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Sharks 'don't care' about St. Louis Blues' adjustments

ST. LOUIS – The San Jose Sharks haven’t done any extra work to deal with all the adjustments the St. Louis Blues made for Game 4 of the Western Conference Final in advance of their Game 5 matchup.

Even though coach Ken Hitchcock put his lines in a blender, changed his goaltender and shifted his forechecking strategy to earn a 6-3 win and knot the series at 2-2, San Jose maintained they’re simply focused on their game and what they can correct with themselves.

“It’s a funny thing about the game and it’s a funny thing about a seven-game series. So many story lines. Going into Game 4, can the Blues do anything? Now, 60 minutes later, can the Sharks do anything right?” San Jose defenseman Marc-Edouard Vlasic said. “But it’s 2-2 in the series. It’s incredible. You have ups and downs within a series like you do in the season. You can see that here. But both teams will be desperate tonight wanting that third one.”

As captain Joe Pavelski pointed out, hockey is more than just schemes and strategies. Sometimes it comes out to the simplest of situations in a game.

“I assume that’s what we’d be like too if we changed some lines,” he said. “There’s so much structure to a team, and then you have to play. It’s just one on one battles.”

There are some coaches who have consistent lineups and roll the same groups and make small tweaks. The belief is that you can’t make any wholesale differences in the middle of a playoff because so much structure is already ingrained in players. Then there’s Hitchcock who’s known for pushing multiple buttons in order to try to find the right combination. 

Both styles are successful in their own different ways, but Hitchcock has seemed to pick up most of the praise this series for how he’s coached his team back into it.

This has seemed to irk Sharks coach Peter DeBoer who has tired of questions revolving around Hitchcock and what the Blues have done differently.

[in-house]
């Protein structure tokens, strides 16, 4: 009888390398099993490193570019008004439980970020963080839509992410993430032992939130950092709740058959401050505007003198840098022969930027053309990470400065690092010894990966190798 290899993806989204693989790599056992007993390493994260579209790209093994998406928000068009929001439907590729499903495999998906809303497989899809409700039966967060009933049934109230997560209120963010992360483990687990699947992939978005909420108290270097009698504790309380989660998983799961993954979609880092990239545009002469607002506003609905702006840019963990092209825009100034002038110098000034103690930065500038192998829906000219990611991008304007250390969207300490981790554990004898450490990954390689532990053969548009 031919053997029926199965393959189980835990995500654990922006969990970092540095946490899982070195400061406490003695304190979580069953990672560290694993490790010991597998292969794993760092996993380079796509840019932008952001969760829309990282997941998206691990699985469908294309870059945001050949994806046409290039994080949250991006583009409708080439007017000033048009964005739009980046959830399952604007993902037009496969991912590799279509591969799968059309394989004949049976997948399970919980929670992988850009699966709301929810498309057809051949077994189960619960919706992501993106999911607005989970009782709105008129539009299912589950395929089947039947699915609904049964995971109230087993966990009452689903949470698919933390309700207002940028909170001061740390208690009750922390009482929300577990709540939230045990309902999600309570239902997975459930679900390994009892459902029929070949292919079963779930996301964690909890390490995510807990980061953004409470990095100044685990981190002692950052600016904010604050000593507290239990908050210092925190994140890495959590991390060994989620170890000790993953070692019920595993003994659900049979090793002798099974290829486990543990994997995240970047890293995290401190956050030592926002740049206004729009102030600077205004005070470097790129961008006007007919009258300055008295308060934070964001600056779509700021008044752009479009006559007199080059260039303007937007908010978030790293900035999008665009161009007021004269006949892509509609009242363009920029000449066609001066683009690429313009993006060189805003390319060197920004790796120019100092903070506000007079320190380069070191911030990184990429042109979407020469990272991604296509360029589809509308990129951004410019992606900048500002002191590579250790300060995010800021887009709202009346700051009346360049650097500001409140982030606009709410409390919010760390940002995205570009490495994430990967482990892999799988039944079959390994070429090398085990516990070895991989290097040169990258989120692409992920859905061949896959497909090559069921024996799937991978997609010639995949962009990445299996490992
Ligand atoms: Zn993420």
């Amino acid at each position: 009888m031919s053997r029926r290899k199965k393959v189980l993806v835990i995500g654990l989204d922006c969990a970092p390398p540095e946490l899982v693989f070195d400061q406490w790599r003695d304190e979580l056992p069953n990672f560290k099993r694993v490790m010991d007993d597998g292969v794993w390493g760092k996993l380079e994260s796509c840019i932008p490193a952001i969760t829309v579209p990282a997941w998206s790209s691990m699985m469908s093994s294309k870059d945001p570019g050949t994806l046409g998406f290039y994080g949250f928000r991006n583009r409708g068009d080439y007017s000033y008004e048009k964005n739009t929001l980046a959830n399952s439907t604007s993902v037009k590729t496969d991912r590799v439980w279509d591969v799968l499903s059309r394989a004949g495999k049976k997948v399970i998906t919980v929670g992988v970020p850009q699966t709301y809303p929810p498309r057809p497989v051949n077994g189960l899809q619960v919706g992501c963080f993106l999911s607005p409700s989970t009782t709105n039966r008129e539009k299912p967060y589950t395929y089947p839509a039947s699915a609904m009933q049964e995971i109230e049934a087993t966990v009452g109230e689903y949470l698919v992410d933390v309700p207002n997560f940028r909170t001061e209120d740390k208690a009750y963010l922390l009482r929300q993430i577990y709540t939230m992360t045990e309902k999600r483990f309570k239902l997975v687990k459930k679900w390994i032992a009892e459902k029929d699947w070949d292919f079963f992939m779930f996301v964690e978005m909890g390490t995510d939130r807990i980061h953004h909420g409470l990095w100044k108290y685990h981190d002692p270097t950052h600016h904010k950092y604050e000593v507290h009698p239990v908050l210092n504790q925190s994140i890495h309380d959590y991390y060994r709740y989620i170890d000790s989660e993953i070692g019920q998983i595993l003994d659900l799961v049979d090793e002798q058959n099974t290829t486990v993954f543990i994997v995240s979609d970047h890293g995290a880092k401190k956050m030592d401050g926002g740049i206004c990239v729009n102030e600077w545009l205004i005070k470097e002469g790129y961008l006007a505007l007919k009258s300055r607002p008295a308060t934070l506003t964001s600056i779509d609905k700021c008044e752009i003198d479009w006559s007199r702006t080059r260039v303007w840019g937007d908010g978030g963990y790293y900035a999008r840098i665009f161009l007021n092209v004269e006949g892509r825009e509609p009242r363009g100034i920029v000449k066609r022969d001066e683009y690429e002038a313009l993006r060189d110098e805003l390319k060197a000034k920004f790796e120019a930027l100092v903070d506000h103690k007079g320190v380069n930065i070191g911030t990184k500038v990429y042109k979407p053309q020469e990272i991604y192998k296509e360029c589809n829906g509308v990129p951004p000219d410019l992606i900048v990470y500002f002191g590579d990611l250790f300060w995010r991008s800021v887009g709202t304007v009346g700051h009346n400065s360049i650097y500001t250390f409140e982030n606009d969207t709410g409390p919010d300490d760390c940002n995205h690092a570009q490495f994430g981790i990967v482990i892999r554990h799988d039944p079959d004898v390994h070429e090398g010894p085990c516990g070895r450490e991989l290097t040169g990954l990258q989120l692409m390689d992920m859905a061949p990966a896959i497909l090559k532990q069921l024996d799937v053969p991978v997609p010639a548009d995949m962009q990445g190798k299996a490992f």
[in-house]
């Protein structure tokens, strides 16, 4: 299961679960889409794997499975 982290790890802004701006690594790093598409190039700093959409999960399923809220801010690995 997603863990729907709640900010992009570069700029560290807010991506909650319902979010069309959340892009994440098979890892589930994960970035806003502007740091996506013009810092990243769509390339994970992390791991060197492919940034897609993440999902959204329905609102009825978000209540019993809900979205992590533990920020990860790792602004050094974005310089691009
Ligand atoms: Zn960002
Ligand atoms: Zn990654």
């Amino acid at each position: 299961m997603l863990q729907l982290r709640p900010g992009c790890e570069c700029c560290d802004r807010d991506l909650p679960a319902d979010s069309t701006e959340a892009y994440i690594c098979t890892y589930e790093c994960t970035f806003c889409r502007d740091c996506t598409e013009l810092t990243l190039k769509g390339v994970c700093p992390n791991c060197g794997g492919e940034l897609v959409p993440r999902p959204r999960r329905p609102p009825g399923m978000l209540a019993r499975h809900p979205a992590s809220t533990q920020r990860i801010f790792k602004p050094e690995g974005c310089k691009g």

“We spend most of our time on our game,” DeBoer said when asked about the Blues' adjustments and how his team can counter them. “If our game's in a good spot, I don't care what they do.”

The Sharks saw everything they did wrong in Game 4, where they were outscored 6-3, as correctable. Dealing with St. Louis’ changes isn’t rocket science. It’s just part of the give and take in the Stanley Cup Playoffs.

“I think a lot of it is if we make better decisions coming out of our end and have that support,” Sharks defenseman Paul Martin said. “We didn’t have that compared to the other games. A little more better communication in our own end and have that center low and good support, and a good support. We had a couple of bad changes on one of the goals. I think a lot of it is the decisions we make and the choices we make should be better.”

During the second half of the regular season and in these playoffs the Sharks have proved a strong ability to shake off a bad game and not let them fester for multiple days.

Since Jan. 1 San Jose has lost three games in a row just once. In their 16 playoff games they’ve lost two in a row once. 

“I don’t think to a man anyone can sit in this room and think they played well in Game 4,” forward Logan Couture said. “So it’s opportunity for us individually and as a team to go out and redeem ourselves and play the way we expect ourselves to.”



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Josh Cooper is an editor for Puck Daddy on Yahoo Sports. Have a tip? Email him at or follow him on Twitter!





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